Tables 2 and 3 illustrate the behavior of defined plasmas in the presence and absence of thrombomodulin as determined by the kinetic endpoints min—1 and min—2.
The assay was conducted by adding 50 uL of plasma to 50 uL of the activator and then adding 50 uL of the start reagent. A normal sample, a hypocoagulable sample (Factor VIII deficient plasma) and a hypercoagulable plasma (protein S deficient plasma) were evaluated at various dilutions of the activator. The activator was a commercially available thromboplastin (Thromborel R, Behring Diagnostics) diluted with a buffer at two dilutions, a 1:100 and 1:50000 of its original concentration. The start reagent consisted of 0.25 M Calcium Chloride. The assay was conducted at 37 C and the reaction was monitored at 580 nm for 300 seconds. Endpoints were calculated for time and rate indices of clot formation. Ratios of the endpoints were compared to other dilutions and other samples as follows:
Where x is a 1:100 dilution and y is a series of dilutions
As the dilution of the reagent become greater (y becomes larger) the results for the two abnormal plasmas (the aforementioned hypercoagulabe and hypocoagulable plasmas) tested began to deviate from the calculated endpoints or ratios of the normal plasma. The results can be expressed as the magnitude of deviation at a given dilution or as the dilution required to deviate from ideal (normal value or normal range).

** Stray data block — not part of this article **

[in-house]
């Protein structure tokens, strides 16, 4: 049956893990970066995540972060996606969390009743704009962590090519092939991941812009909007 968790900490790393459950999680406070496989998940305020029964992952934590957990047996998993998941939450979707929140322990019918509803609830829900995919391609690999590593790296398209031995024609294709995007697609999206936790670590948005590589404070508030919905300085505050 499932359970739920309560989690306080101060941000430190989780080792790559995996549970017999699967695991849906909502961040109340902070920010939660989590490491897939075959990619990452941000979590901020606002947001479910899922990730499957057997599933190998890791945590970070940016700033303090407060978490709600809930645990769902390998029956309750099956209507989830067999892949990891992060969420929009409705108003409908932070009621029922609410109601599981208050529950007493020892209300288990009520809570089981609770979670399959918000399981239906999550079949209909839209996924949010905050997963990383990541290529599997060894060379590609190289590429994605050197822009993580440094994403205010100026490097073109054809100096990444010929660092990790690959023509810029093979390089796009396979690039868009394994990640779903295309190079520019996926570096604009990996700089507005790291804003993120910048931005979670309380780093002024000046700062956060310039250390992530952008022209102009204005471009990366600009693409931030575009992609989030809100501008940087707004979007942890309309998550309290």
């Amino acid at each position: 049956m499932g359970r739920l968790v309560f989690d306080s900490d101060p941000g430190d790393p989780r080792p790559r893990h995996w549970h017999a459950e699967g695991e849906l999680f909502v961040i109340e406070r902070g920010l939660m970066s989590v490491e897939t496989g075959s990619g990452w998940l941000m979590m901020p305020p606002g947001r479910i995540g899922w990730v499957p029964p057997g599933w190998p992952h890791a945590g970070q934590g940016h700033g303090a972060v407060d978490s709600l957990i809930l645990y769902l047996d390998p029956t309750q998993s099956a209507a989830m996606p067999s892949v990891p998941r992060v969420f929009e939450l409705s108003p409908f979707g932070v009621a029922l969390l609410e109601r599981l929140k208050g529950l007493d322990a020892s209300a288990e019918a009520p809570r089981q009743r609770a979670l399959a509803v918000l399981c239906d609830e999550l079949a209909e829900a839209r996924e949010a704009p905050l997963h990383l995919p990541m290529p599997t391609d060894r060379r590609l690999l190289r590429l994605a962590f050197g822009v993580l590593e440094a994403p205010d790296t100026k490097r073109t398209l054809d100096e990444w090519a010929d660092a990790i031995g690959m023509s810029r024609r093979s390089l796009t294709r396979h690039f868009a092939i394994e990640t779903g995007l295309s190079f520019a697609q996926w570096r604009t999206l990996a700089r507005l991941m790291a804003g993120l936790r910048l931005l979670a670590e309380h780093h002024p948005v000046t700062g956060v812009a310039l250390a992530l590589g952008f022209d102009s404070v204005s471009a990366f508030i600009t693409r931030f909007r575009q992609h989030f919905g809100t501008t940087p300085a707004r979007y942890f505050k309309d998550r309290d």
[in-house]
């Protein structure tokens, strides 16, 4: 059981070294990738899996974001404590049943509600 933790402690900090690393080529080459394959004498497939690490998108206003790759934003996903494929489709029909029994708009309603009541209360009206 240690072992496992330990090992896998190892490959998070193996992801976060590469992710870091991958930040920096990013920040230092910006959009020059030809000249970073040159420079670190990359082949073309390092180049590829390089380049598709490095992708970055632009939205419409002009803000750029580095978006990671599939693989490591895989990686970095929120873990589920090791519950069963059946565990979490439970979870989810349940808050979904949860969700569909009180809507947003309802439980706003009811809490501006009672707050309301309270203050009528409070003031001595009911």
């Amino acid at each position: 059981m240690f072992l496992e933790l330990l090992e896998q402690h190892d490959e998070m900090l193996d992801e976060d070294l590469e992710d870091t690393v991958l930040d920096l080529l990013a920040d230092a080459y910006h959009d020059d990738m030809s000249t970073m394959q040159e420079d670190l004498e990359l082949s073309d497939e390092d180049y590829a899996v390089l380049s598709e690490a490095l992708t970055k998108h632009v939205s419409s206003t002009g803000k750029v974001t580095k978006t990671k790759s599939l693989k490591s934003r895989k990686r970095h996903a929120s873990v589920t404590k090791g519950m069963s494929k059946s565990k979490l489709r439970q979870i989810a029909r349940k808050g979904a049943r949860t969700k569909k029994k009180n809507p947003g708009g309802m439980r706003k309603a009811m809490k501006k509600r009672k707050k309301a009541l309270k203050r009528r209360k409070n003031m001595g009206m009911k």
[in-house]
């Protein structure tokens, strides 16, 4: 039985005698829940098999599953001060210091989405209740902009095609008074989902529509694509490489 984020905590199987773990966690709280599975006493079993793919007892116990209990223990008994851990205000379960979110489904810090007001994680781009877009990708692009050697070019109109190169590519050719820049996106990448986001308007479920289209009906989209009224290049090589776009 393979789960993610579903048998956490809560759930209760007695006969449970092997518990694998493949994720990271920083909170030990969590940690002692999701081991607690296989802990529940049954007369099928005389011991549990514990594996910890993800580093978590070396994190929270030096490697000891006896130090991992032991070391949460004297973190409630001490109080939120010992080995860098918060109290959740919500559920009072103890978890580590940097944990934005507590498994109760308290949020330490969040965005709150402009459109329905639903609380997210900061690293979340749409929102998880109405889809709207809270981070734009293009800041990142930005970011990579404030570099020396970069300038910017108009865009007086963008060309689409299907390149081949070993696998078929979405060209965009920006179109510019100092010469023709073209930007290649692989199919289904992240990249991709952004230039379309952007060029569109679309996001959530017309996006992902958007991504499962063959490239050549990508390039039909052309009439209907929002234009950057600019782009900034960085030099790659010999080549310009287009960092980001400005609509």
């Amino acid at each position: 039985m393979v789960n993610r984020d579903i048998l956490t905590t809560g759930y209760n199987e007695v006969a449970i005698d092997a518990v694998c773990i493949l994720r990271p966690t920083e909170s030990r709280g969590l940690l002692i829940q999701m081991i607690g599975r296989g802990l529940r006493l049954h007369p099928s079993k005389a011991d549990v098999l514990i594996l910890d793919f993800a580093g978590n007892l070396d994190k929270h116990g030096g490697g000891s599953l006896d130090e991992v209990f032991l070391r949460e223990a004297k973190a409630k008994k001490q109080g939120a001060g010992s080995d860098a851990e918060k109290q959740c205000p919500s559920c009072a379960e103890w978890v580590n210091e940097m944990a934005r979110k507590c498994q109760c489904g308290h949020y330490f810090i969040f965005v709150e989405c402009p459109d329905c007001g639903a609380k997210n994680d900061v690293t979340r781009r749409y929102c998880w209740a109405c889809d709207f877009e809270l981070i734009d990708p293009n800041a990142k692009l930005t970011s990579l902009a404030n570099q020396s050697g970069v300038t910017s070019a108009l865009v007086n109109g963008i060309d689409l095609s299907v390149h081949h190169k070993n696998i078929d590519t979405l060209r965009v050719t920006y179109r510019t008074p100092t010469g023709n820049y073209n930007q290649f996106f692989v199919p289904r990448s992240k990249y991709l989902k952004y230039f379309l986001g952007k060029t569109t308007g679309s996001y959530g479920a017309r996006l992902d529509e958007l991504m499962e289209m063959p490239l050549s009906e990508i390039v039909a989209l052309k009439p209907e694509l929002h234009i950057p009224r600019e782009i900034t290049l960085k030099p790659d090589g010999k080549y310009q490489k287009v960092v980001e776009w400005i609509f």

The assay was conducted by adding 50 uL of plasma to 50 uL of the activator and then adding 50 uL of the start reagent. A set of normal samples, a series of samples from hypocoagulable individuals and a series of plasmas from hypercoagulable individuals were evaluated at various dilutions of the activator. The activator was a preparation of TF reconstituted with phospholipids to between 20 to 3.3 pM (1:20,000 to 1:120,000 dilution) and phospholipid prepared by extrusion with and without TM. The start reagent consisted of 0.025 M Calcium Chloride. The assay was conducted at 37 C and the reaction was monitored at 580 nm for 300 seconds. The value of the minimum of the 1st derivative and the value of the minimum of the 2nd derivative were calculated for all samples. Ratios of the endpoints were compared to other dilutions and other samples as follows:
Option 2—Ratio at different dilutions (ratio 1)
Option 3—Ratio of dilutions compared to normal (ratio 2)
Option 4—Ratio for different reagent formulations
Option 5—Ratio of specimen to normal at a given dilution
In one preferred embodiment, the TF is added to the sample at a concentration of about less than or equal to 10 picomolar and the phospholipid concentration of between 10 to 300 μM. The TF can be added to the sample at a concentration of 3 to 10 picomolar and the phospholipid vesicles can be added at 100 to 150 micromolar. Preferably thrombomodulin is added at 0 to 30 nanomolar and most preferably at a concentration of 5 to 15 nanomolar. Calcium Chloride is most preferably added at a concentration of about 25 mM. All of the reagent component concentrations described are further diluted 1:3 in the plasma/buffer matrix in the cuvette.